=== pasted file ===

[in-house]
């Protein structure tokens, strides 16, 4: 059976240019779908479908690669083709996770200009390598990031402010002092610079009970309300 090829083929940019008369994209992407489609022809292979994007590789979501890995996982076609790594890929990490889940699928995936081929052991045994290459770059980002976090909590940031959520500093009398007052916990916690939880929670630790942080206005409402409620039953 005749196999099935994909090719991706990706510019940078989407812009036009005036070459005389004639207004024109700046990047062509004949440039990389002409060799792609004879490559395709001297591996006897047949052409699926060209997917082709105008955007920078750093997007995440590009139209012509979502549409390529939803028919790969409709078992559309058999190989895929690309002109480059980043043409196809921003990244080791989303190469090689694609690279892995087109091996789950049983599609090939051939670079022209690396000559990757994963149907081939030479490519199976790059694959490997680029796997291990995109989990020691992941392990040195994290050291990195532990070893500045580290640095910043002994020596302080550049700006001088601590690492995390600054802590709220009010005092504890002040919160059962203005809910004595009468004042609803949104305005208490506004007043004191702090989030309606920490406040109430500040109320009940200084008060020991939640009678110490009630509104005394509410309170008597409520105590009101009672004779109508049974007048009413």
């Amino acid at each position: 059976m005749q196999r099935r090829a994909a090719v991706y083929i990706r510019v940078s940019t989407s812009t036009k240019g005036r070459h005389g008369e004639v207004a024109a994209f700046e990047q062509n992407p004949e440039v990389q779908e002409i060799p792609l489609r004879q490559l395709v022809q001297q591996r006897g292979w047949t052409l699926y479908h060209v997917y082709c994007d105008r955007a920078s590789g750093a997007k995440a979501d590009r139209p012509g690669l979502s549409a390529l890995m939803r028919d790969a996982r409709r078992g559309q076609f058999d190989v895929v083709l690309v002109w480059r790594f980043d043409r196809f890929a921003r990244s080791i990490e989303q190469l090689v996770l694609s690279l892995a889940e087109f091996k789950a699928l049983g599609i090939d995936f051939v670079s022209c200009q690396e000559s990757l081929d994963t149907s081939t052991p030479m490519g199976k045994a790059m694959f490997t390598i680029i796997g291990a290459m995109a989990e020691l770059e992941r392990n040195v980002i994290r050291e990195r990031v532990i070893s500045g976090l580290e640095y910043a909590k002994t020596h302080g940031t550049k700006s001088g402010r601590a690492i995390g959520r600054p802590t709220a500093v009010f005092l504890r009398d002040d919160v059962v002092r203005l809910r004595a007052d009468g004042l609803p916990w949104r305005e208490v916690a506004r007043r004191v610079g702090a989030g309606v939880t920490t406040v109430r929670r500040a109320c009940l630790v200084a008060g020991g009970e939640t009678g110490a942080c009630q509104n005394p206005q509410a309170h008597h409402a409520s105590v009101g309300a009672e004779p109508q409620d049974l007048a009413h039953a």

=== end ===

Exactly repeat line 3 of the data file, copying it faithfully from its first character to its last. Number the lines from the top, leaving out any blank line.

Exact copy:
């Amino acid at each position: 059976m005749q196999r099935r090829a994909a090719v991706y083929i990706r510019v940078s940019t989407s812009t036009k240019g005036r070459h005389g008369e004639v207004a024109a994209f700046e990047q062509n992407p004949e440039v990389q779908e002409i060799p792609l489609r004879q490559l395709v022809q001297q591996r006897g292979w047949t052409l699926y479908h060209v997917y082709c994007d105008r955007a920078s590789g750093a997007k995440a979501d590009r139209p012509g690669l979502s549409a390529l890995m939803r028919d790969a996982r409709r078992g559309q076609f058999d190989v895929v083709l690309v002109w480059r790594f980043d043409r196809f890929a921003r990244s080791i990490e989303q190469l090689v996770l694609s690279l892995a889940e087109f091996k789950a699928l049983g599609i090939d995936f051939v670079s022209c200009q690396e000559s990757l081929d994963t149907s081939t052991p030479m490519g199976k045994a790059m694959f490997t390598i680029i796997g291990a290459m995109a989990e020691l770059e992941r392990n040195v980002i994290r050291e990195r990031v532990i070893s500045g976090l580290e640095y910043a909590k002994t020596h302080g940031t550049k700006s001088g402010r601590a690492i995390g959520r600054p802590t709220a500093v009010f005092l504890r009398d002040d919160v059962v002092r203005l809910r004595a007052d009468g004042l609803p916990w949104r305005e208490v916690a506004r007043r004191v610079g702090a989030g309606v939880t920490t406040v109430r929670r500040a109320c009940l630790v200084a008060g020991g009970e939640t009678g110490a942080c009630q509104n005394p206005q509410a309170h008597h409402a409520s105590v009101g309300a009672e004779p109508q409620d049974l007048a009413h039953a």